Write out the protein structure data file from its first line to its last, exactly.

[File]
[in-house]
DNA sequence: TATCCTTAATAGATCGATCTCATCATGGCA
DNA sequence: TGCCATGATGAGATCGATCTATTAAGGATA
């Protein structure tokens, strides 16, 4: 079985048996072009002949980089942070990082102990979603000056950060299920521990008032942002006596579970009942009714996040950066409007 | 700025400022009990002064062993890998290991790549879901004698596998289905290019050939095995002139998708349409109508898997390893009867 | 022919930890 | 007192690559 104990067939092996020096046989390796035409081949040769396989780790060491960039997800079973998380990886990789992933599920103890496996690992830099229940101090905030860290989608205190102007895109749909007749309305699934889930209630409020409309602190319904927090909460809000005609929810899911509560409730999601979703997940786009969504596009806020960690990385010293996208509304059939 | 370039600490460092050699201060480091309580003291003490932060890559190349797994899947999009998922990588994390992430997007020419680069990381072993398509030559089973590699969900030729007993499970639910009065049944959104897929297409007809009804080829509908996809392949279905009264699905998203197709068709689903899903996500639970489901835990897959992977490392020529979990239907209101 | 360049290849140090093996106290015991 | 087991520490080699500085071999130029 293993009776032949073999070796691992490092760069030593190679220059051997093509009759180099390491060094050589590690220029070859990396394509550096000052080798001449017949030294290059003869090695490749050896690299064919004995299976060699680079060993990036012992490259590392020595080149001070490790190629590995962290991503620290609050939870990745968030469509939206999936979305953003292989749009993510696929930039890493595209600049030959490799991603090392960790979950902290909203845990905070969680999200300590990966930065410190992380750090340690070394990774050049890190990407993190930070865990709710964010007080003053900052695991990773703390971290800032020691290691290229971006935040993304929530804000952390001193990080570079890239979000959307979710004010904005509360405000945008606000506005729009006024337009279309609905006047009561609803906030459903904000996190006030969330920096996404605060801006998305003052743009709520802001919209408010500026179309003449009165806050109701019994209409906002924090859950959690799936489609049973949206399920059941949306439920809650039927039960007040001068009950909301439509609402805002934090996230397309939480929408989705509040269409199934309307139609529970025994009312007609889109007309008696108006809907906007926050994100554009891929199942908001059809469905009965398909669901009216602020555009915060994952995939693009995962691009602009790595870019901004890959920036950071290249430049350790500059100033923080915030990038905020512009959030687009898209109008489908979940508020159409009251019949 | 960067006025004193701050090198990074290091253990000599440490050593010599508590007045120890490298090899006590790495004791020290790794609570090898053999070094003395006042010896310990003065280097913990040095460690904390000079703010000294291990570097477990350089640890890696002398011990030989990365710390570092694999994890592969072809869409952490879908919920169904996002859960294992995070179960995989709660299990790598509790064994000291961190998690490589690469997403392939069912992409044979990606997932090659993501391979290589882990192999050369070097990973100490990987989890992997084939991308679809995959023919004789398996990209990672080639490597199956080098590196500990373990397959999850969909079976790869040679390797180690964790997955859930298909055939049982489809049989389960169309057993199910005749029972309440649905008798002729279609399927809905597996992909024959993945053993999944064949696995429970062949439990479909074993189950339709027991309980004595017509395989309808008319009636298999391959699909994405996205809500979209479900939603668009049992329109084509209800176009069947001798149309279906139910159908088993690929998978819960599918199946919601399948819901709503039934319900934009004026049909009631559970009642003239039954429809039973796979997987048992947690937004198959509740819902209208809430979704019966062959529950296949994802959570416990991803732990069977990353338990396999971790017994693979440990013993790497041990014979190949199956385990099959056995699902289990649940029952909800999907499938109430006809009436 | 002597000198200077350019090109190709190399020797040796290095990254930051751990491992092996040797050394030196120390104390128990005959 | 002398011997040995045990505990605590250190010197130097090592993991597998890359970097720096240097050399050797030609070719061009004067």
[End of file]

[in-house]
DNA sequence: TATCCTTAATAGATCGATCTCATCATGGCA
DNA sequence: TGCCATGATGAGATCGATCTATTAAGGATA
């Protein structure tokens, strides 16, 4: 079985048996072009002949980089942070990082102990979603000056950060299920521990008032942002006596579970009942009714996040950066409007 | 700025400022009990002064062993890998290991790549879901004698596998289905290019050939095995002139998708349409109508898997390893009867 | 022919930890 | 007192690559 104990067939092996020096046989390796035409081949040769396989780790060491960039997800079973998380990886990789992933599920103890496996690992830099229940101090905030860290989608205190102007895109749909007749309305699934889930209630409020409309602190319904927090909460809000005609929810899911509560409730999601979703997940786009969504596009806020960690990385010293996208509304059939 | 370039600490460092050699201060480091309580003291003490932060890559190349797994899947999009998922990588994390992430997007020419680069990381072993398509030559089973590699969900030729007993499970639910009065049944959104897929297409007809009804080829509908996809392949279905009264699905998203197709068709689903899903996500639970489901835990897959992977490392020529979990239907209101 | 360049290849140090093996106290015991 | 087991520490080699500085071999130029 293993009776032949073999070796691992490092760069030593190679220059051997093509009759180099390491060094050589590690220029070859990396394509550096000052080798001449017949030294290059003869090695490749050896690299064919004995299976060699680079060993990036012992490259590392020595080149001070490790190629590995962290991503620290609050939870990745968030469509939206999936979305953003292989749009993510696929930039890493595209600049030959490799991603090392960790979950902290909203845990905070969680999200300590990966930065410190992380750090340690070394990774050049890190990407993190930070865990709710964010007080003053900052695991990773703390971290800032020691290691290229971006935040993304929530804000952390001193990080570079890239979000959307979710004010904005509360405000945008606000506005729009006024337009279309609905006047009561609803906030459903904000996190006030969330920096996404605060801006998305003052743009709520802001919209408010500026179309003449009165806050109701019994209409906002924090859950959690799936489609049973949206399920059941949306439920809650039927039960007040001068009950909301439509609402805002934090996230397309939480929408989705509040269409199934309307139609529970025994009312007609889109007309008696108006809907906007926050994100554009891929199942908001059809469905009965398909669901009216602020555009915060994952995939693009995962691009602009790595870019901004890959920036950071290249430049350790500059100033923080915030990038905020512009959030687009898209109008489908979940508020159409009251019949 | 960067006025004193701050090198990074290091253990000599440490050593010599508590007045120890490298090899006590790495004791020290790794609570090898053999070094003395006042010896310990003065280097913990040095460690904390000079703010000294291990570097477990350089640890890696002398011990030989990365710390570092694999994890592969072809869409952490879908919920169904996002859960294992995070179960995989709660299990790598509790064994000291961190998690490589690469997403392939069912992409044979990606997932090659993501391979290589882990192999050369070097990973100490990987989890992997084939991308679809995959023919004789398996990209990672080639490597199956080098590196500990373990397959999850969909079976790869040679390797180690964790997955859930298909055939049982489809049989389960169309057993199910005749029972309440649905008798002729279609399927809905597996992909024959993945053993999944064949696995429970062949439990479909074993189950339709027991309980004595017509395989309808008319009636298999391959699909994405996205809500979209479900939603668009049992329109084509209800176009069947001798149309279906139910159908088993690929998978819960599918199946919601399948819901709503039934319900934009004026049909009631559970009642003239039954429809039973796979997987048992947690937004198959509740819902209208809430979704019966062959529950296949994802959570416990991803732990069977990353338990396999971790017994693979440990013993790497041990014979190949199956385990099959056995699902289990649940029952909800999907499938109430006809009436 | 002597000198200077350019090109190709190399020797040796290095990254930051751990491992092996040797050394030196120390104390128990005959 | 002398011997040995045990505990605590250190010197130097090592993991597998890359970097720096240097050399050797030609070719061009004067």